Learn More at Amplify

Strategic Succession Consultant Deedee Myers says that the market for talent has shifted dramatically in the last 12 months. “It’s gone from an employer market, where employers could pick and choose the best talent, to a market where employees have multiple opportunities to consider,” she said.

In order to attract and retain high performers, she continued, credit unions have to be high-performing organizations, with progressive talent management strategies that include development and succession opportunities. “We need to be the number one choice,” said Myers, who will share her succession planning methodology at Amplify Convention next month.

Succession, she said, begins long before an executive announces their retirement plans. “It’s a paradigm shift around how we look at organizations and their roles.”

Myers advocates a talent management strategy that looks beyond the résumé and job description, defining how each role adds value to the strategic plan, how an employee knows he’s successful, what kind of personal mastery is involved, and how to utilize and develop emotional intelligence. This, she said, combined with a strategy to understand employees’ personalities and support their development, gives people meaning in their work and excitement for the future.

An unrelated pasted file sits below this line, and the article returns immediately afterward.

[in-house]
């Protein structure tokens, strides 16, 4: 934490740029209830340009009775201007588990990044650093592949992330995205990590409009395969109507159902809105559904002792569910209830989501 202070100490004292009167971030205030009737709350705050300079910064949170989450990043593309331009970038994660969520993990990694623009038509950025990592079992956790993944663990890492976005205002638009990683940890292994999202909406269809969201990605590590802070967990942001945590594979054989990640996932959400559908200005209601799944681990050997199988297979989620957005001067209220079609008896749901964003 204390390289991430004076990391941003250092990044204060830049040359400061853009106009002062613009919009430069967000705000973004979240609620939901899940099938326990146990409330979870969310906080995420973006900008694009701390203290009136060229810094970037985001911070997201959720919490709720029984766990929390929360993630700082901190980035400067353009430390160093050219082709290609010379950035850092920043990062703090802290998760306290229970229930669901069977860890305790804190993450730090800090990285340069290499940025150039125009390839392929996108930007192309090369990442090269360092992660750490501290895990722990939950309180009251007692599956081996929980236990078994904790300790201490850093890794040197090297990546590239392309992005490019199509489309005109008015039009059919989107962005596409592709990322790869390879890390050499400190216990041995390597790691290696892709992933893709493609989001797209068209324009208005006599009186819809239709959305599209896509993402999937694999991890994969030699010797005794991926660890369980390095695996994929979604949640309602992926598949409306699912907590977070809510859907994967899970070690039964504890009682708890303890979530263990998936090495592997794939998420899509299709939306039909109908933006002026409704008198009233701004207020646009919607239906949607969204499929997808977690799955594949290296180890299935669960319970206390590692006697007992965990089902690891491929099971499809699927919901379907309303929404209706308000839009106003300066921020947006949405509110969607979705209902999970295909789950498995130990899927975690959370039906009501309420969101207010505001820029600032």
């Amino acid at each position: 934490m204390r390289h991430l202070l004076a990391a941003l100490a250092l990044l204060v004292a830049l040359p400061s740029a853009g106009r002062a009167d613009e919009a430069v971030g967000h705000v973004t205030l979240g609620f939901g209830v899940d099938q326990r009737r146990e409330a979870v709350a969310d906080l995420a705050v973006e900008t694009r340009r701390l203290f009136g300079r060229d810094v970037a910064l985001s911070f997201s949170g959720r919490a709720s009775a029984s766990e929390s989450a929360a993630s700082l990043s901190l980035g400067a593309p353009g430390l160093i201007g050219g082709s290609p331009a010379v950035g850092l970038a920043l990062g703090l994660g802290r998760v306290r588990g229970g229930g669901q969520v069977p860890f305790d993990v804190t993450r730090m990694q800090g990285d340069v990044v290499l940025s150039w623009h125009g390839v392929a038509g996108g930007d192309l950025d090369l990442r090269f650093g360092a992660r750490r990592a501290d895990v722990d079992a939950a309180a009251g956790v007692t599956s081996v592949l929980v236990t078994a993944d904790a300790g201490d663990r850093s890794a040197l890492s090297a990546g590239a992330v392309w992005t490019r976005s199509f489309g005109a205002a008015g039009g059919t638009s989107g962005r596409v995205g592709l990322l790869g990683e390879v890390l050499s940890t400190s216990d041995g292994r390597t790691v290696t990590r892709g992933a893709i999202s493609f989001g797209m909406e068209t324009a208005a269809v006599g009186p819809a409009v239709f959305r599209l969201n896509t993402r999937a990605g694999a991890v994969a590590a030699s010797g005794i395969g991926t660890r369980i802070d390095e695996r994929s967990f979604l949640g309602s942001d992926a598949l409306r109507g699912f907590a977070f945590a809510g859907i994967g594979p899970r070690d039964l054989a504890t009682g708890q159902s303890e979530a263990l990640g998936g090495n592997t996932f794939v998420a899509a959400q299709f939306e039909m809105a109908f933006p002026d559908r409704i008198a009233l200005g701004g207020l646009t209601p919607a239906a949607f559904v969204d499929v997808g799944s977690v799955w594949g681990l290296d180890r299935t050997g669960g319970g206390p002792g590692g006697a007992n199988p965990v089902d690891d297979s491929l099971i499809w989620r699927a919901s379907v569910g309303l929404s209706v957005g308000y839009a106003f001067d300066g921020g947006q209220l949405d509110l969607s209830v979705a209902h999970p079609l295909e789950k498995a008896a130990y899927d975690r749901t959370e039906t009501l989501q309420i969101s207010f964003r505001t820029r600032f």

“You define the role in the future and then you find out who is interested in the role, and you create a personal plan for them to take on the necessary skills,” she said. “The biggest challenge right now,” said Myers, “is how to go from the ‘hunker down’ thinking of the recession to more futuristic, innovative and creative thinking.”

Last week, she said, a client of hers who is a CEO told her, “I’m looking at the roles in my organization in a more provocative and deeper way than I ever have. Now I’m going to see where my organization can really go.”

Myers’ Amplify session is scheduled for Wednesday, October 8 at 2 p.m. She will also conduct a chapter leadership workshop on Tuesday, October 7.

Editor’s note: Amplify Convention is happening October 7-9 in Spokane. Registration is open online. A full schedule of speaker presentations, breakout sessions and Strategic Link trade show hours are posted as well. 

Questions about this story? Contact James Pearson: 206.340.4790, jpearson@nwcua.org.